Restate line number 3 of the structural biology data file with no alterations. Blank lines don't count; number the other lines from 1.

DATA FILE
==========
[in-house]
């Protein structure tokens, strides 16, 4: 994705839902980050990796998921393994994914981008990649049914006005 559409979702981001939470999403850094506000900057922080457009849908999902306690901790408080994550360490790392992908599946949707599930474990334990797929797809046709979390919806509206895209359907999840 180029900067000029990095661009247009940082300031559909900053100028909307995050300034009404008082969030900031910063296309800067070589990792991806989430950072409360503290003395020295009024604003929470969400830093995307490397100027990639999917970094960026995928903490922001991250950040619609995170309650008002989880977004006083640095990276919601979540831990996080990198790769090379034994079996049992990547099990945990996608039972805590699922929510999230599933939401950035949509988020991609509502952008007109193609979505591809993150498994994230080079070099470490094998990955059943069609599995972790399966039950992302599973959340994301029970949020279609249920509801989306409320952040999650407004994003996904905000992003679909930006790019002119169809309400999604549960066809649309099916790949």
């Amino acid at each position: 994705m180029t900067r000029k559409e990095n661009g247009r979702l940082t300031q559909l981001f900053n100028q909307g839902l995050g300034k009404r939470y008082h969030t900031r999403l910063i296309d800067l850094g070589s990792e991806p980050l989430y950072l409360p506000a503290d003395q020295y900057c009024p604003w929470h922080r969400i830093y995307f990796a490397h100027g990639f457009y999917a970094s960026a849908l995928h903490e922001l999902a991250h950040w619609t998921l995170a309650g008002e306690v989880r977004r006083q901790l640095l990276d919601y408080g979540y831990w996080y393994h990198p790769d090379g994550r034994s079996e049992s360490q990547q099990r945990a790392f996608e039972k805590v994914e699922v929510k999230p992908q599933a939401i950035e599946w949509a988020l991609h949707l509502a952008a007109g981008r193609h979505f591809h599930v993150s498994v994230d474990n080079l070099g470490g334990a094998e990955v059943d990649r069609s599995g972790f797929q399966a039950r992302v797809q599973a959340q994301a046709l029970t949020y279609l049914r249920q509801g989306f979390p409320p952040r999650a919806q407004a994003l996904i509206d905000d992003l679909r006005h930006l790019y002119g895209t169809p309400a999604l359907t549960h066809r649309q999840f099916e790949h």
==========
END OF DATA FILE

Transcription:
């Amino acid at each position: 994705m180029t900067r000029k559409e990095n661009g247009r979702l940082t300031q559909l981001f900053n100028q909307g839902l995050g300034k009404r939470y008082h969030t900031r999403l910063i296309d800067l850094g070589s990792e991806p980050l989430y950072l409360p506000a503290d003395q020295y900057c009024p604003w929470h922080r969400i830093y995307f990796a490397h100027g990639f457009y999917a970094s960026a849908l995928h903490e922001l999902a991250h950040w619609t998921l995170a309650g008002e306690v989880r977004r006083q901790l640095l990276d919601y408080g979540y831990w996080y393994h990198p790769d090379g994550r034994s079996e049992s360490q990547q099990r945990a790392f996608e039972k805590v994914e699922v929510k999230p992908q599933a939401i950035e599946w949509a988020l991609h949707l509502a952008a007109g981008r193609h979505f591809h599930v993150s498994v994230d474990n080079l070099g470490g334990a094998e990955v059943d990649r069609s599995g972790f797929q399966a039950r992302v797809q599973a959340q994301a046709l029970t949020y279609l049914r249920q509801g989306f979390p409320p952040r999650a919806q407004a994003l996904i509206d905000d992003l679909r006005h930006l790019y002119g895209t169809p309400a999604l359907t549960h066809r649309q999840f099916e790949h």